The Myth of Women’s Oppression
Sunday, November 29, 2009
By Paul Elam
Forty some odd years ago, feminists bellowed their way into mainstream attention, launching a major offensive on what they called a patriarchal system that had oppressed women for centuries.
Painting women as downtrodden and powerless, they railed against men with the missionary zeal of abolitionists and with largely the same message.
In short, women were slaves and men were their masters. They demanded liberation and have been making demands every since.
They did a magnificent job of pitching all this. That could be a testament to the inherent truth in their ideas. Or it might be something else, like the fact that they already had so much power that few were willing to question anything they said in the first place.
You can put your money on the latter, because even a remotely objective examination of the facts leads to a far more reasonable conclusion.
Women were never oppressed to begin with. Not even close.
I’m no historian, but I did attend some history classes before I finished middle school. So, by the time I was 13, I knew what oppression was. And lucky for me I was 13 in a time when people still knew what it wasn’t.
Oppression has some pretty obvious tell tale signs. Like torture and death; like bullwhips and chains; gas chambers and death camps. Oppression is a roadmap of scars on the back of a field hand that was purchased at an auction. It is the rope that gets strung over a tree branch in broad daylight and used to choke the life out of someone convicted of being the wrong color.
It is an indelible stain on humanity, void of compassion, dehumanizing both the oppressed and the oppressor. And the evidence of it is so offensive to modern sensibilities that we preserve proof of it as lessons for the coming generations.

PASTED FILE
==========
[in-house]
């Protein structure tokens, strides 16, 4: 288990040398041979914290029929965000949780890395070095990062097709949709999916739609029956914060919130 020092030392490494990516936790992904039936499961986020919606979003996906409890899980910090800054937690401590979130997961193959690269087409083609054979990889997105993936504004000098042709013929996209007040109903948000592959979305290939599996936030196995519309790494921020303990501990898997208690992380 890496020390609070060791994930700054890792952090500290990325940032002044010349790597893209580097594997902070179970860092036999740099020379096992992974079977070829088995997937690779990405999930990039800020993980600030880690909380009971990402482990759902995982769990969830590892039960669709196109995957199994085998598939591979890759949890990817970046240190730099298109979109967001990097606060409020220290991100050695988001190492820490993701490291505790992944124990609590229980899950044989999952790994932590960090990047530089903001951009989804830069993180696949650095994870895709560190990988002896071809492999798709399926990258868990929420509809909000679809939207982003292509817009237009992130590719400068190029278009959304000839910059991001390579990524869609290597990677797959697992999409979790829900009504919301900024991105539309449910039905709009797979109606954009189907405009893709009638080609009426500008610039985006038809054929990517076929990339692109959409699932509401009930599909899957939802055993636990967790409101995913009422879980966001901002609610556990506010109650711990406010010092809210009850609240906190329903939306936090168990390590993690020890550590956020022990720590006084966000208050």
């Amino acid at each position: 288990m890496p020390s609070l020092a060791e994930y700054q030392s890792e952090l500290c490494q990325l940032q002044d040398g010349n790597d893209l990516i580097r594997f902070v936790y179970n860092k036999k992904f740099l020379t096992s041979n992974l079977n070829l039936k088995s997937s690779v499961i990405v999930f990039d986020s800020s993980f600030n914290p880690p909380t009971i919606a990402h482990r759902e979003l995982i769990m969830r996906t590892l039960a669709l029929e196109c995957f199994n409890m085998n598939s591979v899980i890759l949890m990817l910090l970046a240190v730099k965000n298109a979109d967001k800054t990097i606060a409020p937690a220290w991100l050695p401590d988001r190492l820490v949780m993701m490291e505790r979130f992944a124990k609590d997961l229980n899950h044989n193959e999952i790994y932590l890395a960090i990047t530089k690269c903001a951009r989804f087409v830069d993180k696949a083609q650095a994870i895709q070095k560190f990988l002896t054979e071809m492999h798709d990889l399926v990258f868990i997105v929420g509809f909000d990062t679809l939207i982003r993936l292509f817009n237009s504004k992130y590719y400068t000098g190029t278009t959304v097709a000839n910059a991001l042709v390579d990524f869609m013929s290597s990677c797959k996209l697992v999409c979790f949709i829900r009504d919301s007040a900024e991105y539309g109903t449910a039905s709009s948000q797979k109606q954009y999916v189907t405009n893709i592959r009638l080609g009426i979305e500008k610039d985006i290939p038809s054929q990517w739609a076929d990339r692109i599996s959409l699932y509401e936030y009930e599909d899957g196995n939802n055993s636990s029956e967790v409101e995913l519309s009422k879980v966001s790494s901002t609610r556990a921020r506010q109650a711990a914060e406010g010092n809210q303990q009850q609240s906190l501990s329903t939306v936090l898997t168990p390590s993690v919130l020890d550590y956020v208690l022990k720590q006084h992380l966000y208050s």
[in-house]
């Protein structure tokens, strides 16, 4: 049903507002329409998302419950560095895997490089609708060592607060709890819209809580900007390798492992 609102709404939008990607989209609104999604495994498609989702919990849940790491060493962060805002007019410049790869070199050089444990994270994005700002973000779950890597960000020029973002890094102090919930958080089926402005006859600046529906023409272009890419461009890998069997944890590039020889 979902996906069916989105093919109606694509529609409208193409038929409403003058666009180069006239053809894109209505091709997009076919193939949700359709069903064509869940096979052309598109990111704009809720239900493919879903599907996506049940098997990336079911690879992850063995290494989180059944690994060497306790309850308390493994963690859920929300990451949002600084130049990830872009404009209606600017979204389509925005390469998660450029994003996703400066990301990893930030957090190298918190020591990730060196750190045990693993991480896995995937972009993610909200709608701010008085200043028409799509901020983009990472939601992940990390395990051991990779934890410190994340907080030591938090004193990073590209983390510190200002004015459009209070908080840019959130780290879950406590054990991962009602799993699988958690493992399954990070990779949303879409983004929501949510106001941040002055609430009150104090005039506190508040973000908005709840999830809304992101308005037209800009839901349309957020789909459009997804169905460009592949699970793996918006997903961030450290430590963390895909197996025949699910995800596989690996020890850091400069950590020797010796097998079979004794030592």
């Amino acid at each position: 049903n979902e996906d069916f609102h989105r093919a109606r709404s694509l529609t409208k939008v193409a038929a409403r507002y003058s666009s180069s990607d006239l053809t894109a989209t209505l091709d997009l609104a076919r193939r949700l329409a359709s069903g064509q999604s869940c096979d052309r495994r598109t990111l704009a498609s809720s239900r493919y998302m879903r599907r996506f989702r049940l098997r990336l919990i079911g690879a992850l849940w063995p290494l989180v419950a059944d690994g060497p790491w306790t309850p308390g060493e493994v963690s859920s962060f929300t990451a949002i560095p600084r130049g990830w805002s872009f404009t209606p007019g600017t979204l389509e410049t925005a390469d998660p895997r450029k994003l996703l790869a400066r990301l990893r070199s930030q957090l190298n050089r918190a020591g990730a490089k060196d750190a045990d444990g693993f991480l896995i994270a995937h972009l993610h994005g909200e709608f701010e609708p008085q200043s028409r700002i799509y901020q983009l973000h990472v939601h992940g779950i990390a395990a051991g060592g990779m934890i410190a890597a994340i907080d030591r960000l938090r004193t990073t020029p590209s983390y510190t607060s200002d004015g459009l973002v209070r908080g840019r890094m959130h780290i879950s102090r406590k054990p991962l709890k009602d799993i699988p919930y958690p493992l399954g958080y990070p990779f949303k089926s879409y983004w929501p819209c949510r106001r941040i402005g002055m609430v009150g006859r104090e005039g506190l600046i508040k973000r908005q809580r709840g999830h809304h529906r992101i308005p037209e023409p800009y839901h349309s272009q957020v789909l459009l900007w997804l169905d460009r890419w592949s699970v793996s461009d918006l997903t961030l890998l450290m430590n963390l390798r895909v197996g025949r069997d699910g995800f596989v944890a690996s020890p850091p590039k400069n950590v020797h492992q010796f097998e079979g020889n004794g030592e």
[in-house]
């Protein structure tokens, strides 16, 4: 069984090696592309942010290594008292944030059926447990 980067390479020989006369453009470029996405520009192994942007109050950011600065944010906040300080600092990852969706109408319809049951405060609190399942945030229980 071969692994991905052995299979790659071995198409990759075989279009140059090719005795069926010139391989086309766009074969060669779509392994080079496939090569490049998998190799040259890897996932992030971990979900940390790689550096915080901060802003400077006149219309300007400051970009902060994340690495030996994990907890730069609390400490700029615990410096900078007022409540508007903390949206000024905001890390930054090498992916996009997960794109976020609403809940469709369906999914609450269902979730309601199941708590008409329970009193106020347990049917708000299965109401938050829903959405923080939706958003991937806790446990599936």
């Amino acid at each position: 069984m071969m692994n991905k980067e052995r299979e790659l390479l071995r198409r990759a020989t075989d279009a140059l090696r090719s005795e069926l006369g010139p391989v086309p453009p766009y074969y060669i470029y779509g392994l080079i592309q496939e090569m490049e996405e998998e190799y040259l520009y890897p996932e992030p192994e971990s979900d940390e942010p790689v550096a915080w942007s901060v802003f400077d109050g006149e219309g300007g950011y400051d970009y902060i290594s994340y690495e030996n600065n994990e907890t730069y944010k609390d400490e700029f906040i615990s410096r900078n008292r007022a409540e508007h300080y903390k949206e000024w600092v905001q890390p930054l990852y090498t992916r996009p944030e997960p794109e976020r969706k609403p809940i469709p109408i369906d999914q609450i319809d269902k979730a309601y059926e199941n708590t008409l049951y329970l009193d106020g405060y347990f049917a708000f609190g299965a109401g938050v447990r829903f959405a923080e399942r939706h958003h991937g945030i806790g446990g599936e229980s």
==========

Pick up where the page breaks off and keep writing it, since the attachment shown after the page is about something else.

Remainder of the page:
Now, when we compare those things to the historical world of women, which was largely one of being protected and provided for, we get an entirely different picture. It is a portrait not of the oppressed, but of the privileged. And it begs a good many questions that need to be answered.
For instance, how many times in history did we have slaves with the first rights to a seat in the lifeboat? Which slave masters were compelled to go off to war to protect the lives of their slaves? How many oppressors tore their own bodies down with brutal labor so that they could provide food and shelter for those they oppressed?
Zero sounds like a good answer.
It also makes one wonder, or should, how many slave masters had to get on their knees before their prospective slaves, bearing gold and jewels to ask permission to be their master? How many slaves could say “no